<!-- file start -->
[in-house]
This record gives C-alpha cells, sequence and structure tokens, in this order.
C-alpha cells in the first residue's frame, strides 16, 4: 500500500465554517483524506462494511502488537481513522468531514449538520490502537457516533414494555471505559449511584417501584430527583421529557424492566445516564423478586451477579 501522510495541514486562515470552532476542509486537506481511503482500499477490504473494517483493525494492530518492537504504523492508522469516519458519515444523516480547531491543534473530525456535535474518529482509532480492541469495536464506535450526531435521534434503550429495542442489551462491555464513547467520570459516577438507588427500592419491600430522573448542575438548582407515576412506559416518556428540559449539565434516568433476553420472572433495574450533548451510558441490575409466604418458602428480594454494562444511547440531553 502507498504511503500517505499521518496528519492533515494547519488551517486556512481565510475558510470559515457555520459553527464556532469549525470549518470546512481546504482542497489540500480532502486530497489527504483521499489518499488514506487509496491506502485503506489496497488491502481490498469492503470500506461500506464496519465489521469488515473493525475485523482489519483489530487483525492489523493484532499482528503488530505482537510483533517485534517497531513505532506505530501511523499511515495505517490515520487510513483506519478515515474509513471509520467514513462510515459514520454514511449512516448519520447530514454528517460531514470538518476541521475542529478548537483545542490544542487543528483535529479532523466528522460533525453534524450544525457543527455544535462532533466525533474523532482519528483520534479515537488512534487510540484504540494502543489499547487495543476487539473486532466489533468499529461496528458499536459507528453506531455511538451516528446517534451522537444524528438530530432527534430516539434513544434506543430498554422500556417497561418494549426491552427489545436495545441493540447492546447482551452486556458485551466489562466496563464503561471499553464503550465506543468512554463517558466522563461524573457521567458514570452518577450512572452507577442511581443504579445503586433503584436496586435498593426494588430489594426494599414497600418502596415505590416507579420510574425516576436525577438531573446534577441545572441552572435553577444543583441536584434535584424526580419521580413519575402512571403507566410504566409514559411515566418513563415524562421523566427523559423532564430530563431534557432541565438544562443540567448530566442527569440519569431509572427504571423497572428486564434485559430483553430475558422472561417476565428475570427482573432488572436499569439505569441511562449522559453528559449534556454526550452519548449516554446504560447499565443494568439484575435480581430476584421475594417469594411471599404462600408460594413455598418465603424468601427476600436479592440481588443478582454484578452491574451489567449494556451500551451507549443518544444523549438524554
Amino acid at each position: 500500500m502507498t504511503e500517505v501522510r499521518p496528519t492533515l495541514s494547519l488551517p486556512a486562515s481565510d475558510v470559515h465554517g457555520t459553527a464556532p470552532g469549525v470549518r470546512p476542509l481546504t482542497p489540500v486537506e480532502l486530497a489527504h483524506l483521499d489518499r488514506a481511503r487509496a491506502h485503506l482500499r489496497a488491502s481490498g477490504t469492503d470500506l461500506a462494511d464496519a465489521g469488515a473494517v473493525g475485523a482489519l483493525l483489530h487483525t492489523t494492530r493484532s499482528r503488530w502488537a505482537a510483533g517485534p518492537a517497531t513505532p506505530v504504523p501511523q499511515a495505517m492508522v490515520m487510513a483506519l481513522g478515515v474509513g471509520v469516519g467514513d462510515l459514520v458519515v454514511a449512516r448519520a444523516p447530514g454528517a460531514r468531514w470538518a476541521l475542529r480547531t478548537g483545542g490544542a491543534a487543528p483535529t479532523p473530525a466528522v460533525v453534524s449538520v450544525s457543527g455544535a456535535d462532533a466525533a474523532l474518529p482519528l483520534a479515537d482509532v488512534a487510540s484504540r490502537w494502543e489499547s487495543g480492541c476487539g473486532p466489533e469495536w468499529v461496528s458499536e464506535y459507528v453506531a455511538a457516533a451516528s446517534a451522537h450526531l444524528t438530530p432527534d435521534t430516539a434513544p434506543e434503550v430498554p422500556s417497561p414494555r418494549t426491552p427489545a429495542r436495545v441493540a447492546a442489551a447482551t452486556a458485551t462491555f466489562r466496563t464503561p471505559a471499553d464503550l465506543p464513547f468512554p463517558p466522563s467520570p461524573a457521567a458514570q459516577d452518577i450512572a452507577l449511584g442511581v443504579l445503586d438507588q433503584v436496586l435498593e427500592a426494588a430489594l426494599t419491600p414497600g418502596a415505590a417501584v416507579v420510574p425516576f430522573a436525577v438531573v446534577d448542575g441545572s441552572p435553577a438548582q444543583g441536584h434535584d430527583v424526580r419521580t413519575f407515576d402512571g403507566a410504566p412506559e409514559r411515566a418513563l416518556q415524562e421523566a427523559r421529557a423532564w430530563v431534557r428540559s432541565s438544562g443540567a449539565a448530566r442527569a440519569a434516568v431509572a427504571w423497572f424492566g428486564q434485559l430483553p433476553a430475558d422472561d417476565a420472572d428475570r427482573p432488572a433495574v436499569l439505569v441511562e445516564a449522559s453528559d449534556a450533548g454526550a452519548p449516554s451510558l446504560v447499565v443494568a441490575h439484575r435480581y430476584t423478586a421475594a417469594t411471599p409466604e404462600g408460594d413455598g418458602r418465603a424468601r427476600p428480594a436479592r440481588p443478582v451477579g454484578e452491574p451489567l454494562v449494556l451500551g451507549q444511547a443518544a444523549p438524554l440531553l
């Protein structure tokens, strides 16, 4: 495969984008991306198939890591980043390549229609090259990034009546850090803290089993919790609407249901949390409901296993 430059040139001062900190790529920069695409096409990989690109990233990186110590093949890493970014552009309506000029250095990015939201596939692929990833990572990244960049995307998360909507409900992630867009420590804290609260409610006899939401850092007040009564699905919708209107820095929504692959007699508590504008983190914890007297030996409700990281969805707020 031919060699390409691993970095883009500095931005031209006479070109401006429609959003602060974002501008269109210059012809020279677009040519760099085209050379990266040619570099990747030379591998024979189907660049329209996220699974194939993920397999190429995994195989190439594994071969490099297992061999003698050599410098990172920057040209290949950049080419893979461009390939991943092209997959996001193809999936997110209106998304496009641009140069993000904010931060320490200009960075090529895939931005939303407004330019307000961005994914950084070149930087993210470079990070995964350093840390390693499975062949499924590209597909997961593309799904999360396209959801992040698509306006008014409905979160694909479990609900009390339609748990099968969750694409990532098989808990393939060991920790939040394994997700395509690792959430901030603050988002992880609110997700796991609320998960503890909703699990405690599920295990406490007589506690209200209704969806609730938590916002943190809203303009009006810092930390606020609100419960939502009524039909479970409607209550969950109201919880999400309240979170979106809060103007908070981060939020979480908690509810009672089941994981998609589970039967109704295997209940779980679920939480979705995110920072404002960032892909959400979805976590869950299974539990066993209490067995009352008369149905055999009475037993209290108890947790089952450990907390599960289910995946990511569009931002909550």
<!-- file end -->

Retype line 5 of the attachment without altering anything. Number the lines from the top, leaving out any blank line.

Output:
């Protein structure tokens, strides 16, 4: 495969984008991306198939890591980043390549229609090259990034009546850090803290089993919790609407249901949390409901296993 430059040139001062900190790529920069695409096409990989690109990233990186110590093949890493970014552009309506000029250095990015939201596939692929990833990572990244960049995307998360909507409900992630867009420590804290609260409610006899939401850092007040009564699905919708209107820095929504692959007699508590504008983190914890007297030996409700990281969805707020 031919060699390409691993970095883009500095931005031209006479070109401006429609959003602060974002501008269109210059012809020279677009040519760099085209050379990266040619570099990747030379591998024979189907660049329209996220699974194939993920397999190429995994195989190439594994071969490099297992061999003698050599410098990172920057040209290949950049080419893979461009390939991943092209997959996001193809999936997110209106998304496009641009140069993000904010931060320490200009960075090529895939931005939303407004330019307000961005994914950084070149930087993210470079990070995964350093840390390693499975062949499924590209597909997961593309799904999360396209959801992040698509306006008014409905979160694909479990609900009390339609748990099968969750694409990532098989808990393939060991920790939040394994997700395509690792959430901030603050988002992880609110997700796991609320998960503890909703699990405690599920295990406490007589506690209200209704969806609730938590916002943190809203303009009006810092930390606020609100419960939502009524039909479970409607209550969950109201919880999400309240979170979106809060103007908070981060939020979480908690509810009672089941994981998609589970039967109704295997209940779980679920939480979705995110920072404002960032892909959400979805976590869950299974539990066993209490067995009352008369149905055999009475037993209290108890947790089952450990907390599960289910995946990511569009931002909550």